As we head into Chanukah, this is the gift I am giving my children. I want them to have the ability to recognize the blessings in their lives and to be able to offer their thanks to those around them. In our home, we don’t give gifts on Chanukah. (Don’t feel bad for my children; I assure you they get plenty at other times in the year.) We don’t give gifts, for the gift of Chanukah is the gift. Recognizing that we were saved, that the few overcame the many, that just a little bit of oil and light can last and outshine so much darkness—that is the gift of Chanukah. Seeing the miracles in our lives is the gift.

We live in a world where so much of our daily news is about the negative, the evil in our midst. But Chanukah is the time when we stop, when we not only bring light into our homes, but illuminate the world around us as well. We add in this light, night by night, increasing our awareness with each wick. And as we watch our dancing flames, we say the blessing to witness the miracles all around us, and even more so, the miracles within each and every one of us.

I doubt that this man had any idea how moved the soldier was by his action. He certainly had no idea how much he moved me and my daughter. He simply did the right thing at the right time. And that simplicity was what was so powerful. He added a bit of light to the darkness. And he ignited flames that will continue to illuminate and light others.

(And I wish he could only know the impression he made, because later we saw him on the plane. He was stuck in a middle seat near a crying baby!)

Sara Esther Crispe, a writer, inspirational speaker and mother of four, is the co-director of Interinclusion, a nonprofit multi-layered educational initiative celebrating the convergence between contemporary arts and sciences and timeless Jewish wisdom. Prior to that she was the editor of, and wrote the popular weekly blog Musing for Meaning. To book Sara Esther for a speaking engagement, please click here.
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Sarah Masha W Bloomfield, Mi/USA December 21, 2011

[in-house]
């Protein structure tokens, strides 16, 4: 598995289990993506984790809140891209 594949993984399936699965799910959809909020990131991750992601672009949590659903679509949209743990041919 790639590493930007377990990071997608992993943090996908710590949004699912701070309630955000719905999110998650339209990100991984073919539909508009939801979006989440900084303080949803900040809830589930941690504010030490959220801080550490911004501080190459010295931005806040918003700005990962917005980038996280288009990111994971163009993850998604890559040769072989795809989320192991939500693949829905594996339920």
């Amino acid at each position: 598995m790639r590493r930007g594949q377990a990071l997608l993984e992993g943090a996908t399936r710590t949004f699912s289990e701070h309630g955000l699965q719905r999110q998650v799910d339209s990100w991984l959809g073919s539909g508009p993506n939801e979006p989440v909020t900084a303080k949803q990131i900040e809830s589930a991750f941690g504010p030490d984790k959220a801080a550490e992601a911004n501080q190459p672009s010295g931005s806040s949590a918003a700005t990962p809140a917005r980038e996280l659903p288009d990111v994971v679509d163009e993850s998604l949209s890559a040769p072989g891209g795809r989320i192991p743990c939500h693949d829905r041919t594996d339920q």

There is a person in my area (I don't know who exactly) who can afford to pay 1st class for all his (frequent) flights. He finds out what that would cost, and then flys on the cheapest ticket he can find. He donates the difference to charity. This is truely making himself uncomfortable in order to give, and he does it many times. I heard the story from a rabbi, who will not tell who it is. Reply

ruth housman marshfield hills, ma December 21, 2011

My Chanukah Gift is from G_d. For some reason, and I can't quite describe why it is, I feel there's a gift coming my way, in fact, already here. And I come to these pages, because I do not have to argue the existence of G_d here. I am at home in ways maybe not so hard to describe, though I am not Orthodox. Sometimes it's very hard to carry a very special candle in one's hand and to have nobody else see it, because it's not a modern thing, even in some enlightened Jewish circles to ever mention G_d. People shrug and think me strange.

Thank You Chabad for this, and thank you Esther, for your wonderful writings.

I think, deeply, for us all, it's got to be about LOVE or else, why are we here? And I think for those who do not believe in G_d it could be, they must believe, in LOVE. Because this I know and that is, LOVE powers this world.

Maybe all you need is, LOVE.

Happy Chanukah, to all who come here, to learn, to discuss, and to disagree. Because it's all part of that fire that is totally Divine. Reply

Emily Chicago December 20, 2011

Love it! Thanks so much. May the light continue to shine in your life and all those around you. Reply

Teresa Glass Chatsworth, CA December 20, 2011